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A labor group has made an app to help Walmart workers organize — and the company is freaking out

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Walmart has long been the toughest nut for labor organizers to crack, as the company’s brutally effective anti-union campaigns have regularly crushed unions’ efforts to get workers to sign up.

However, a labor group called OUR Walmart has come out with a new mobile application that Walmart workers can use on their phones to help them organize for better wages and benefits — and it seems that Walmart is not happy about it.

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The Wall Street Journal reports that Walmart has sent out warnings to all of its employees that they should not download and install the WorkIt app onto their devices because it will allegedly swipe all their important personal information. In reality, the Journal notes, it only asks users to register and share their job titles and Walmart store numbers — and its permissions do not include location data, contacts or photos.

The purpose of the app is to help workers communicate with one another so they can learn about their rights as employees, as well as to develop strategies for improving workplace policies. While there are already a lot of online forums where Walmart employees gather to talk about issues at work, OUR Walmart wants to give employees a centralized hub to help them with all of their complaints and questions.

Bloomberg notes that the app takes advantage of IBM’s Watson artificial intelligence chatbot to quickly answer employees’ questions about company policies and worker rights.

“On the first day, a group of 18 current and former employees identified 50 main issues and wrote questions workers might ask,” Bloomberg writes. “They spent the next day answering them, relying on policy manuals that OUR Walmart had pieced together over the years, their own experience, and some expert advice. By the end they’d trained Watson to answer 93 questions.”

And because Watson is designed to keep learning, the app will only get smarter the more that people use it.

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The app is now available for Android phones and can be downloaded at this link.


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North Korea announces ‘test of very great importance’ occurred at the Sohae Satellite Launching Ground: report

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North Korea state media reported on a "successful" test at a missile launch site.

"A very important test took place at the Sohae Satellite Launching Ground on the afternoon of December 7, 2019," a spokesperson for the Academy of the National Defense Science said.

The spokesperson said the test was "of great significance to the Central Committee of the Workers' Party of Korea.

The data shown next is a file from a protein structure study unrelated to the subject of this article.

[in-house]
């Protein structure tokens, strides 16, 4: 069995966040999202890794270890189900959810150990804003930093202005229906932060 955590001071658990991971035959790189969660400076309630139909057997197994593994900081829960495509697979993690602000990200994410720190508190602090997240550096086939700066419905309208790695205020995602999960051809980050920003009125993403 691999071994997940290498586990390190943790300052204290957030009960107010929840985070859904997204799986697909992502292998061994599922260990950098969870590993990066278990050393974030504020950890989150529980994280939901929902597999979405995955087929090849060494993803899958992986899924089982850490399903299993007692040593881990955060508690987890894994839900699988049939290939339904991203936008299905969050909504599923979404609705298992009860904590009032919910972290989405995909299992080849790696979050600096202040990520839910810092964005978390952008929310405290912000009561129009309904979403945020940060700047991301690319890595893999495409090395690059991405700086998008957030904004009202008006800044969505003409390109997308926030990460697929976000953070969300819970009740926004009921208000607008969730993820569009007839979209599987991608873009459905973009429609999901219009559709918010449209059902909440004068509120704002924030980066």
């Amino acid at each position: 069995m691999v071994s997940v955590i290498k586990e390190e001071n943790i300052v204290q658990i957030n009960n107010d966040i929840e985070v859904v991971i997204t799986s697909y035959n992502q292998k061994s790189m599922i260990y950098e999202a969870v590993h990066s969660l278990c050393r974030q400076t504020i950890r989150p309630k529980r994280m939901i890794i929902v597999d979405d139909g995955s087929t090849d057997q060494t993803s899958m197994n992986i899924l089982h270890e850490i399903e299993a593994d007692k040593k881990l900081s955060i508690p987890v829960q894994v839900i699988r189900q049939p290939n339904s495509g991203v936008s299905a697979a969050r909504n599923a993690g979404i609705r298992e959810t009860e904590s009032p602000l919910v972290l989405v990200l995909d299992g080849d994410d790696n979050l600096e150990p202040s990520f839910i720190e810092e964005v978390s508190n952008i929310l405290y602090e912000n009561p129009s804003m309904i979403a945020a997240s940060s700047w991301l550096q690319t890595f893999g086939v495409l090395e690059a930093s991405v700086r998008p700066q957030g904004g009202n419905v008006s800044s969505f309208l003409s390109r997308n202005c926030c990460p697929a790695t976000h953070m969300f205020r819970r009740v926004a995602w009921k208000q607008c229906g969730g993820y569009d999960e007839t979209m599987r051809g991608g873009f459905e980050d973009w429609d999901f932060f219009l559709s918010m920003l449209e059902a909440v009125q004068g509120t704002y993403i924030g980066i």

https://twitter.com/nktpnd/status/1203486463209431041

#UPDATE North Korea conducts a "very important test" at its Sohae satellite launch site, state media reports, as nuclear negotiations between Pyongyang and Washington remain deadlocked https://t.co/abYhRDvBic pic.twitter.com/neCYEQTEhf

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Here’s why Ukrainians are shocked about Rudy Giuliani’s new associate

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President Donald Trump's personal attorney is causing "shock" among Ukrainians for working with Andrey Artemenko, according to new reports.

"In an attempt to exonerate President Donald Trump, Rudy Giuliani has been working with right-wing media outlet One America News Network (OAN) to produce a television special featuring a string of current and former Ukrainian officials defending Trump’s conduct in withholding military aid to Ukraine and seeking investigations of the Bidens," Law & Crime reported Saturday.

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‘Irony and Outrage’: How different — and how similar — are Samantha Bee and Fox News?

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Sean Hannity and Bill O’Reilly are masters of outrage — not just the emotion, but a genre of political theater — just as Stephen Colbert and Jon Stewart are masters of ironic satire. They’re poles apart, and yet — ironically or outrageously — they’re profoundly similar, both in how they’re impacting their audiences, and why their genres emerged when they did. That’s perhaps the central thesis of “Irony and Outrage: The Polarized Landscape of Rage, Fear, and Laughter in the United States,” by Dannagal Goldthwaite Young, who’s both a professor in the Department of Communication at the University of Delaware and an improv comedian with the troupe ComedySportz Philadelphia. That’s among the many different hats she wears.

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